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Sixth Circuit Considers CERCLA “Twilight Zone” — Hobart Corp. v. Waste Management of Ohio

CW-Post-6th-Circuit

“No one accuses CERCLA of being a well-drafted or easy-to-follow statute.” Hobart Corp. v. Waste Management of Ohio, Nos. 13-3273/3276 (6th Cir. 7/14/2014).

On July 14, 2014, the federal Sixth Circuit Court of Appeals held that where a party enters into an administrative settlement with EPA under CERCLA, that party is bound by the three-year statute of limitations applicable to contribution actions under CERCLA § 113(f)(3)(B), and may not rely on the more liberal limitations periods applicable to cost recovery claims under § 107(a). Key to the decision was the court’s analysis on the question whether a voluntary settlement with EPA constituted an “administrative settlement” for purposes of § 113 contribution. The decision provides valuable guidance for practitioners who navigate the perilous straits of CERCLA cost recovery strategy.

The decision involved liability for the costs of investigating environmental conditions at the defunct South Dayton Landfill site near Dayton, Ohio. The plaintiffs—private parties who were potentially liable for contamination at the site under CERCLA Section 107(a)—entered into an “Administrative Settlement Agreement and Order on Consent” (“ASAOC”) with U.S. EPA. Through the ASAOC, the plaintiffs agreed to pay EPA’s response costs and to conduct a site investigation. The purpose of the investigation was to determine the extent of site contamination and to identify cleanup alternatives. The ASAOC became effective August 15, 2006.

On May 24, 2010, the plaintiffs sued a group of defendants, seeking to have them pay a portion of the costs of the investigation and of the EPA costs. Among other things, the plaintiffs sought cost recovery and contribution under both CERCLA §§ 107(a) and 113(f)(3)(B). The U.S. District Court for the Southern District of Ohio threw out the CERCLA claims, reasoning:

  1. A party can seek either cost recovery under § 107(a) or contribution under § 113(f), but not both;
  2. The ASAOC was an administrative settlement under § 113(f)(3)(B);
  3. The applicable statute of limitations for § 113 contribution actions is three years from the effective date of the settlement, CERCLA § 113(g)(3)(B); and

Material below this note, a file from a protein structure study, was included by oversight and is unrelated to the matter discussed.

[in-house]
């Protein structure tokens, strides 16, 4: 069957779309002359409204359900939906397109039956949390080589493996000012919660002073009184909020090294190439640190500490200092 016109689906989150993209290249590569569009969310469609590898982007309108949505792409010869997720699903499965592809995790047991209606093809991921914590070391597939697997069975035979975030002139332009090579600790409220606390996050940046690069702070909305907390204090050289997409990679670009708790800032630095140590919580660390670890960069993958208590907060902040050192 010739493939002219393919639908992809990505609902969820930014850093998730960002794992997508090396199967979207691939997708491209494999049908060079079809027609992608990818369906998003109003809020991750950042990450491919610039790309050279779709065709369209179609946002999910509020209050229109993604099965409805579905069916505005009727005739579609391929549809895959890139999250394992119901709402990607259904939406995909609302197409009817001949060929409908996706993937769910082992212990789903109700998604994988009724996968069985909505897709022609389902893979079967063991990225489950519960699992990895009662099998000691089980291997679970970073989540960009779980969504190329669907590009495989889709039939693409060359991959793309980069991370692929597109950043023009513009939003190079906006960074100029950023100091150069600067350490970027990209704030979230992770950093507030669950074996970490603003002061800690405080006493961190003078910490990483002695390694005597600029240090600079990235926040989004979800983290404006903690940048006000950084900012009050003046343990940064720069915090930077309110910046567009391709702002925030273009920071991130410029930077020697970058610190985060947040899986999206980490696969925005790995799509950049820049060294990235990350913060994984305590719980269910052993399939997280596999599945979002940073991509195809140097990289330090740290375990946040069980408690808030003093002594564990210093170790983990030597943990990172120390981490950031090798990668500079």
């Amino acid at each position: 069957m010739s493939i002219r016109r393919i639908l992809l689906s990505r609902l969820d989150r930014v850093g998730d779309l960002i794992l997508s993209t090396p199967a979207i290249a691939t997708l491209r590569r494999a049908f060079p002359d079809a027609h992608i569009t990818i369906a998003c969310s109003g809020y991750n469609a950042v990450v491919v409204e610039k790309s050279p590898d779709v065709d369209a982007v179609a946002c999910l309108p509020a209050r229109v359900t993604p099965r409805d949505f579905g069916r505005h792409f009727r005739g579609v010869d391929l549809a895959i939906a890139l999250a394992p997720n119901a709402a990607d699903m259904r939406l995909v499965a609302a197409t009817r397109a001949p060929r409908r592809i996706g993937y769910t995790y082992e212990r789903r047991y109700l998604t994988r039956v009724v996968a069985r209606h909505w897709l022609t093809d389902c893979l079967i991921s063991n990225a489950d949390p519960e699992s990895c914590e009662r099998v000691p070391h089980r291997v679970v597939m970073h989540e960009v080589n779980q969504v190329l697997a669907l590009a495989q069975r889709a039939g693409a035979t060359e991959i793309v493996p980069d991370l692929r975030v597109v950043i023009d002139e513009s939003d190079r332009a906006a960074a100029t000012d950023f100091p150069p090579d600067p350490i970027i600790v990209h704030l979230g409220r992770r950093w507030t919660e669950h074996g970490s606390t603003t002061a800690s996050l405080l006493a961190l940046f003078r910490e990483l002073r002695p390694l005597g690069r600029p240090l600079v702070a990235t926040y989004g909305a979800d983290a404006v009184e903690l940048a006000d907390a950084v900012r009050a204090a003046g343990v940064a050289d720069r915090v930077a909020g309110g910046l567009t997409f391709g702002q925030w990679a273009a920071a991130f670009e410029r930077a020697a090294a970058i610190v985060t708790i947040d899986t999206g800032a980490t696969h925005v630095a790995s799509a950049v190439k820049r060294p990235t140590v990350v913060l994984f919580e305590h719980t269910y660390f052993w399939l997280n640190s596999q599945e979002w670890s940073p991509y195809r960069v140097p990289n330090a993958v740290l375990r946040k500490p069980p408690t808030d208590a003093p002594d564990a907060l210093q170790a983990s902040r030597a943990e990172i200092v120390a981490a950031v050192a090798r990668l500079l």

4. The plaintiffs’ CERCLA claims were time-barred because they were brought more than three years after the ASAOC went into effect.

On appeal, the Sixth Circuit acknowledged the tension between §107 cost recovery and §113(f) contribution:

Navigating the interplay between these sections is not easy. The best help that the [Supreme] Court has given us is to say that ‘costs incurred voluntarily are recoverable only by way of § 107(a)(4)(B), and costs of reimbursement to another person pursuant to a legal judgment or settlement are recoverable only under § 113(f).’

In the appellate court’s assessment, the appellants found themselves “in the twilight between a core § 107 cost-recovery action and a core § 113 contribution action,” since they directly paid for the site investigation, incurring an expense, but only because the ASAOC required them to do so. Under that situation, could the appellants choose which section of CERCLA under which to proceed, or were they constrained to a particular cause of action? The Sixth Circuit held the latter—if a party is able to bring a contribution action, it must do so under § 113(f), rather than 107(a).

The idea that § 107 and § 113(f) provide mutually exclusive claims is nothing new. The Sixth Circuit did, however, provide an insightful analysis of why the ASAOC was a “settlement agreement” subject to § 113 contribution rather than § 107 cost recovery. The court reasoned:

  • Under § 113(f)(3)(B) and the Sixth Circuit’s prior precedent, the defining feature of an “administrative settlement” is that the agreement resolves the party’s liability to the federal government or a state for some or all of a CERCLA response action, or for some or all of the costs of such an action.
  • In determining whether an agreement resolves such liability, the court interprets the agreement as a contract according to state-law principles. Under Ohio law, the key is the intent of the parties, as reflected in the language they chose to employ in the agreement.
  • Numerous aspects of the ASAOC indicated that the parties intended for it to resolve the appellants’ liability to the government, rendering it an “administrative settlement.” Not the least of those aspects was the fact that the ASAOC explicitly stated, “The parties agree that this Settlement Agreement constitutes an administrative settlement for purposes of Section 113(f)(3)(B) of CERCLA . . .pursuant to which [Appellants] have . . . resolved their liability to the United States . . . .”

In the context of CERCLA, a statute not known to be “model of legislative draftsmanship,” Exxon v. Hunt, 475 U.S. 355, 363 (1986), Hobart v. Waste Management provides yet another map to help navigate the shoals of mutually-exclusive claims and conflicting statutes of limitations.

Chris Walker practices environmental law with Van Kley & Walker in Dayton, Ohio. Van Kley & Walker represented several defendants in Hobart v. Waste Management. You can contact Chris at cwalker@vankleywalker.com or his colleague Jack Van Kley at jvankley@vankleywalker.com.